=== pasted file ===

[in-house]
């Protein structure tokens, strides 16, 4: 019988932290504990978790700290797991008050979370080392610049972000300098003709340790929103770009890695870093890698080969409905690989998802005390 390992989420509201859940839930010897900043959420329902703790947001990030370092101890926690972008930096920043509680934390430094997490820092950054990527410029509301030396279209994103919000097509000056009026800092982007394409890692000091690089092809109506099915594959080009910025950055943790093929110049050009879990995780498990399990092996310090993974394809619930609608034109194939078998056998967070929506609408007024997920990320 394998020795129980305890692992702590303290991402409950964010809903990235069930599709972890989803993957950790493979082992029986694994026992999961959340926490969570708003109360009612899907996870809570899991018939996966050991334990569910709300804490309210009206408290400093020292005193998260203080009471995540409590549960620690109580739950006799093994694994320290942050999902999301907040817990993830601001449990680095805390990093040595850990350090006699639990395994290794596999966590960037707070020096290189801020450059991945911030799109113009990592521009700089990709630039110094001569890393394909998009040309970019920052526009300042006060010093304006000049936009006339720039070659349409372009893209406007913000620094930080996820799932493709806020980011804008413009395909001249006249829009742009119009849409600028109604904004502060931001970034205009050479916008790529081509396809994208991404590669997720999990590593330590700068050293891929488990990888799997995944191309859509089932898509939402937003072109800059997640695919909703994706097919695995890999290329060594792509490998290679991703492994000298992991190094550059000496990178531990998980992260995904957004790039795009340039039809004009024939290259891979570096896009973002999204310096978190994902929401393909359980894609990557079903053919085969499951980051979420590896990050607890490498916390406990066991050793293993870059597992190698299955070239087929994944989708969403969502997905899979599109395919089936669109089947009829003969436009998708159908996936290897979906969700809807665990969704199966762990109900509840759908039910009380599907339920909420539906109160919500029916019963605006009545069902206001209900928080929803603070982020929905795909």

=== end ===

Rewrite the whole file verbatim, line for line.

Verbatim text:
[in-house]
């Protein structure tokens, strides 16, 4: 019988932290504990978790700290797991008050979370080392610049972000300098003709340790929103770009890695870093890698080969409905690989998802005390 390992989420509201859940839930010897900043959420329902703790947001990030370092101890926690972008930096920043509680934390430094997490820092950054990527410029509301030396279209994103919000097509000056009026800092982007394409890692000091690089092809109506099915594959080009910025950055943790093929110049050009879990995780498990399990092996310090993974394809619930609608034109194939078998056998967070929506609408007024997920990320 394998020795129980305890692992702590303290991402409950964010809903990235069930599709972890989803993957950790493979082992029986694994026992999961959340926490969570708003109360009612899907996870809570899991018939996966050991334990569910709300804490309210009206408290400093020292005193998260203080009471995540409590549960620690109580739950006799093994694994320290942050999902999301907040817990993830601001449990680095805390990093040595850990350090006699639990395994290794596999966590960037707070020096290189801020450059991945911030799109113009990592521009700089990709630039110094001569890393394909998009040309970019920052526009300042006060010093304006000049936009006339720039070659349409372009893209406007913000620094930080996820799932493709806020980011804008413009395909001249006249829009742009119009849409600028109604904004502060931001970034205009050479916008790529081509396809994208991404590669997720999990590593330590700068050293891929488990990888799997995944191309859509089932898509939402937003072109800059997640695919909703994706097919695995890999290329060594792509490998290679991703492994000298992991190094550059000496990178531990998980992260995904957004790039795009340039039809004009024939290259891979570096896009973002999204310096978190994902929401393909359980894609990557079903053919085969499951980051979420590896990050607890490498916390406990066991050793293993870059597992190698299955070239087929994944989708969403969502997905899979599109395919089936669109089947009829003969436009998708159908996936290897979906969700809807665990969704199966762990109900509840759908039910009380599907339920909420539906109160919500029916019963605006009545069902206001209900928080929803603070982020929905795909």